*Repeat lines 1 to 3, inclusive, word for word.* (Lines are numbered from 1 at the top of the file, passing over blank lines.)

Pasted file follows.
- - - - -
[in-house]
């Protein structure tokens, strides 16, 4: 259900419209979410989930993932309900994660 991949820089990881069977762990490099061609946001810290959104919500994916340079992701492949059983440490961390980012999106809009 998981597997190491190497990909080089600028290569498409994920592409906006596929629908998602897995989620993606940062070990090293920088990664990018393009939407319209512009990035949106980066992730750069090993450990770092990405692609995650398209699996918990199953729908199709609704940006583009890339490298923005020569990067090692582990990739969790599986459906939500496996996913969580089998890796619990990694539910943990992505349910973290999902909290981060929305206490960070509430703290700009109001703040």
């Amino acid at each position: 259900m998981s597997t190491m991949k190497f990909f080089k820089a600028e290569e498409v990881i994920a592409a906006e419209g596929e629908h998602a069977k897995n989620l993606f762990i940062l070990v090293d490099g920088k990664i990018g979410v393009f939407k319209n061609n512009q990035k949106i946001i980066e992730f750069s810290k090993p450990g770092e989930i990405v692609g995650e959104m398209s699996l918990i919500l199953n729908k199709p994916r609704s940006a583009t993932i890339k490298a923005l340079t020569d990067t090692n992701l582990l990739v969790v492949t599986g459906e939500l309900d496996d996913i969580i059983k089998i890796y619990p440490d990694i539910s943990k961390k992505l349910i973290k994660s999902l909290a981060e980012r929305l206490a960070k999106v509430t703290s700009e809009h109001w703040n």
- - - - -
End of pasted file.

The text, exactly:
[in-house]
């Protein structure tokens, strides 16, 4: 259900419209979410989930993932309900994660 991949820089990881069977762990490099061609946001810290959104919500994916340079992701492949059983440490961390980012999106809009 998981597997190491190497990909080089600028290569498409994920592409906006596929629908998602897995989620993606940062070990090293920088990664990018393009939407319209512009990035949106980066992730750069090993450990770092990405692609995650398209699996918990199953729908199709609704940006583009890339490298923005020569990067090692582990990739969790599986459906939500496996996913969580089998890796619990990694539910943990992505349910973290999902909290981060929305206490960070509430703290700009109001703040």
């Amino acid at each position: 259900m998981s597997t190491m991949k190497f990909f080089k820089a600028e290569e498409v990881i994920a592409a906006e419209g596929e629908h998602a069977k897995n989620l993606f762990i940062l070990v090293d490099g920088k990664i990018g979410v393009f939407k319209n061609n512009q990035k949106i946001i980066e992730f750069s810290k090993p450990g770092e989930i990405v692609g995650e959104m398209s699996l918990i919500l199953n729908k199709p994916r609704s940006a583009t993932i890339k490298a923005l340079t020569d990067t090692n992701l582990l990739v969790v492949t599986g459906e939500l309900d496996d996913i969580i059983k089998i890796y619990p440490d990694i539910s943990k961390k992505l349910i973290k994660s999902l909290a981060e980012r929305l206490a960070k999106v509430t703290s700009e809009h109001w703040n």